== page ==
News this week that the payday loan firm Wonga is in trouble and is not accepting any new loan applications got me thinking about the many words English has for money.
There’s wonga itself, which I was surprised to learn only came into common use in the 1980s, probably from a Romany word ‘wongar’ meaning ‘coal’ but also ‘money’. On reflection, it is perhaps not so surprising that wonga entered popular usage in that brash decade of Greed is good and Loadsamoney.
Informal terms in British English include, among others, dosh, lolly, readies and wedge, while American English has bucks, dinero, green and shekels. Both varieties use bread, dough, loot and moola(h). Some of these are dated, so use with caution.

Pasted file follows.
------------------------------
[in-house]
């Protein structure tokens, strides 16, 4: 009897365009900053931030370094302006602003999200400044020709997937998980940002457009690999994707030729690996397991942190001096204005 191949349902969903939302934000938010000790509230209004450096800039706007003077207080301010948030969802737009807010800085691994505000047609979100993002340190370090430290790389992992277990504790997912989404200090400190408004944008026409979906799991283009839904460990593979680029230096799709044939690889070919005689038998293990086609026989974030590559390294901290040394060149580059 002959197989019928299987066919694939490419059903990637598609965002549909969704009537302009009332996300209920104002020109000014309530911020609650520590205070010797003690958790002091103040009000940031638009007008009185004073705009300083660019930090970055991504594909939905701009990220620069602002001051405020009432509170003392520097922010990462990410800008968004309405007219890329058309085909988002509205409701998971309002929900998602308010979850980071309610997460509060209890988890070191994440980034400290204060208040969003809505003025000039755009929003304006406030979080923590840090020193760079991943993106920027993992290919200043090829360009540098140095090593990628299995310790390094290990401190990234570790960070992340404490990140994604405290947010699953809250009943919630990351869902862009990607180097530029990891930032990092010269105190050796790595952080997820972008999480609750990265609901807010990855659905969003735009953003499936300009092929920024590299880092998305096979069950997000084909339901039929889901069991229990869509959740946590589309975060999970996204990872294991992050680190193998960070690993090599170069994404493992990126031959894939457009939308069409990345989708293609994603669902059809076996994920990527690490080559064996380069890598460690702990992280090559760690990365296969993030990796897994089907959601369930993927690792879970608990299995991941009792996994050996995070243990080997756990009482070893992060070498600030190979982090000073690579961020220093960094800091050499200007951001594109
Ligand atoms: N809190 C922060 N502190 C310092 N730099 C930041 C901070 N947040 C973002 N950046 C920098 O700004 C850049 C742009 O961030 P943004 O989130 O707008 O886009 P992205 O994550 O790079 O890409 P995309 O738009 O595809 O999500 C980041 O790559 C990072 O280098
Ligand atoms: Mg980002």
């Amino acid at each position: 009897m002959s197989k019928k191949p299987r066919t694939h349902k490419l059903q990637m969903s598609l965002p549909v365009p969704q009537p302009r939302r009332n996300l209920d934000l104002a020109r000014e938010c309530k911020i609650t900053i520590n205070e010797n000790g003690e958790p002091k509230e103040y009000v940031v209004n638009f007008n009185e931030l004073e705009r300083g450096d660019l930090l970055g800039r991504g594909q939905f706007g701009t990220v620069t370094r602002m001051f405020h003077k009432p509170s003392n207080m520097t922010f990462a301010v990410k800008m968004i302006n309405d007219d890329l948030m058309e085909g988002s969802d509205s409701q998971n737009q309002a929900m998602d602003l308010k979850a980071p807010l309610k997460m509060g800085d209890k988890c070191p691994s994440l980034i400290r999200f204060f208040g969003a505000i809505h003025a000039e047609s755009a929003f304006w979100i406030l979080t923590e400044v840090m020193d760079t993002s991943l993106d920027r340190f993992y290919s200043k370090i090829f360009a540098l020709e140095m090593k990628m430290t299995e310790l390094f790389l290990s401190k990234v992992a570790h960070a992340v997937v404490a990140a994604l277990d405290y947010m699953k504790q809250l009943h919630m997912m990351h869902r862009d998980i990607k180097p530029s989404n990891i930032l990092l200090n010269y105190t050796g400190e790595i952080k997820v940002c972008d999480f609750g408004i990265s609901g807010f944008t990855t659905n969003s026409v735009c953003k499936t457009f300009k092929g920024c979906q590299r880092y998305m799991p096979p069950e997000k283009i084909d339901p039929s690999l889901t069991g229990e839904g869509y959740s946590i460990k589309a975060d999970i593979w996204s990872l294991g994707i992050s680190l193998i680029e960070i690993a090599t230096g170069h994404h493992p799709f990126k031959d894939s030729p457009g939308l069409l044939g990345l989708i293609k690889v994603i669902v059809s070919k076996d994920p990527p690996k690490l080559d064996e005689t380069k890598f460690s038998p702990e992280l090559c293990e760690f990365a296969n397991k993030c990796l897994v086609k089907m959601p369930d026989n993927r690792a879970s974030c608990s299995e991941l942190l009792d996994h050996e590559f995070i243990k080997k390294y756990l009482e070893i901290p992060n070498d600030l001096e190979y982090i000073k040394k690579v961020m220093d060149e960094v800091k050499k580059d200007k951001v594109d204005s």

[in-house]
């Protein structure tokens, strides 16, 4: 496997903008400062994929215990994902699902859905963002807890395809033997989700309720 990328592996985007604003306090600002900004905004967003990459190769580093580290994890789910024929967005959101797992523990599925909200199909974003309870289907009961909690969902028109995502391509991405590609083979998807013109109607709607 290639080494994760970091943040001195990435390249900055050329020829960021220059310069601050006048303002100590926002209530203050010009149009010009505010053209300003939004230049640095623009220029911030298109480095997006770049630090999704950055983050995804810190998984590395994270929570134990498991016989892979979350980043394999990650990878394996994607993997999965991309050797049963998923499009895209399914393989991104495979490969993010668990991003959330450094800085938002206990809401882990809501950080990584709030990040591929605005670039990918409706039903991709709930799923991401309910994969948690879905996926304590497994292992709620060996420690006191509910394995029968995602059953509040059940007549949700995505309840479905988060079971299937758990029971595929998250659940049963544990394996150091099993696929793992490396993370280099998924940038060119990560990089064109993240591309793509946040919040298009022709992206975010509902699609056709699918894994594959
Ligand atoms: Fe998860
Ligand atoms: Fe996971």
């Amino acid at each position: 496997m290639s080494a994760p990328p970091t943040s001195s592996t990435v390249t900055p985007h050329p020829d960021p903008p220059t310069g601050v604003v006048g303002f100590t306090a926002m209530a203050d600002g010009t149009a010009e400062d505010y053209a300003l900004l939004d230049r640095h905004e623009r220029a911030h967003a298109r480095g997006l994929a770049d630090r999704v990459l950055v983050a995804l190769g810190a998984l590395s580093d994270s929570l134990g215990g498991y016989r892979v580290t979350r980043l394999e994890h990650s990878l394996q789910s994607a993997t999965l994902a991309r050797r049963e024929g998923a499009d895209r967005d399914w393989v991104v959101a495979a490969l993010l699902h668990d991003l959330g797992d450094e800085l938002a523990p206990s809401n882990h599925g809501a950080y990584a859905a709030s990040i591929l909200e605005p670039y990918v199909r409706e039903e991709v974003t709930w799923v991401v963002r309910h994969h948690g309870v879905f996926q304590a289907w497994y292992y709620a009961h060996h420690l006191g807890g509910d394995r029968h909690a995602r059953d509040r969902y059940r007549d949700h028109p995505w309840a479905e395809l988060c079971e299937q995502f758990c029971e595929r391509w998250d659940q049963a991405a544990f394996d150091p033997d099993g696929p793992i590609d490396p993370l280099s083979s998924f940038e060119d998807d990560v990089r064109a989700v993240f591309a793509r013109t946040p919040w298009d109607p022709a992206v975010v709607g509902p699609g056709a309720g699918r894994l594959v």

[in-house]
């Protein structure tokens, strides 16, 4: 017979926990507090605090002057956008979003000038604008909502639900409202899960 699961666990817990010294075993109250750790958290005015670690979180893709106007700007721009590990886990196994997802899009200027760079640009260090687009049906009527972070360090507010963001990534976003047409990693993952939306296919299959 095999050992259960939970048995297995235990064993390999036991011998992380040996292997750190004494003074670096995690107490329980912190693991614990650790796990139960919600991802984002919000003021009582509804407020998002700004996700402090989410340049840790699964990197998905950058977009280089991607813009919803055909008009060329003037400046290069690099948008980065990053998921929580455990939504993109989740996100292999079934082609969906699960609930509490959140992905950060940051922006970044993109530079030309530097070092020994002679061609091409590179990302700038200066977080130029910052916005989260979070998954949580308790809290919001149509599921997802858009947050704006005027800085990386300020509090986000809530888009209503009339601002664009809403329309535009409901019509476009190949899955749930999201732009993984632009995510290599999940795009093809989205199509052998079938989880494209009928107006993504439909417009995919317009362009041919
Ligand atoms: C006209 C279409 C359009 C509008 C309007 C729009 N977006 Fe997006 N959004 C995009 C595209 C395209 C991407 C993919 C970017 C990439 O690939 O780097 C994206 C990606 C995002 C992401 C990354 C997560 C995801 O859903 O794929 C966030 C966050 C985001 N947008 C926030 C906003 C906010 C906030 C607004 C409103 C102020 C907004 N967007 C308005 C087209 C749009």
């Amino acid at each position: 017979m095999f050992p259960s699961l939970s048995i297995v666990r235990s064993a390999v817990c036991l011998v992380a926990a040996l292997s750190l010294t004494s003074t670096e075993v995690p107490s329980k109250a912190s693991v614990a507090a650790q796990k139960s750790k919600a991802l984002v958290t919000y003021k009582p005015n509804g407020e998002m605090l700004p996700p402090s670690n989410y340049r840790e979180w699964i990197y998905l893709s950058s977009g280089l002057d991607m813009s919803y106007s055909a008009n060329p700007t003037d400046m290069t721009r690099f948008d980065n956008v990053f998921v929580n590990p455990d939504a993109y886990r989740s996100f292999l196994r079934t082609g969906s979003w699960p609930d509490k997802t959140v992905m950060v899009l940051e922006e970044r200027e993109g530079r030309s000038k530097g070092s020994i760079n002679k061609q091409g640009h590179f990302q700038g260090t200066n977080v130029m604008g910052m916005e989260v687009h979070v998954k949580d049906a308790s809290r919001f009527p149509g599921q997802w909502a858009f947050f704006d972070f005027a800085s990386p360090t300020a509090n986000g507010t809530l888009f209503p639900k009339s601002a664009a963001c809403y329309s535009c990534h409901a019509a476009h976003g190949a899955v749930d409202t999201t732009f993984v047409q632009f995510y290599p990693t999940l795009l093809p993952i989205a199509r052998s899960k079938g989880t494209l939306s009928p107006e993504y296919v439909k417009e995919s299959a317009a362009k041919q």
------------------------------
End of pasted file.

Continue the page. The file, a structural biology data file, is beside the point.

As you might expect for something that plays such a central role in our lives, money features in numerous idiomatic expressions, far too many to list here. You can find them in the phrases section of the entry for money, along with an interesting piece on the metaphors associated with the term and a list of synonyms. There’s a list of informal terms for units of money here, and a list of expressions for not having enough money here.
To finish with, here’s just one idiom: to be in the money is to suddenly have a lot of it, especially if you have won it or been given it. And here’s Ginger Rogers celebrating just such a situation.Email this Post
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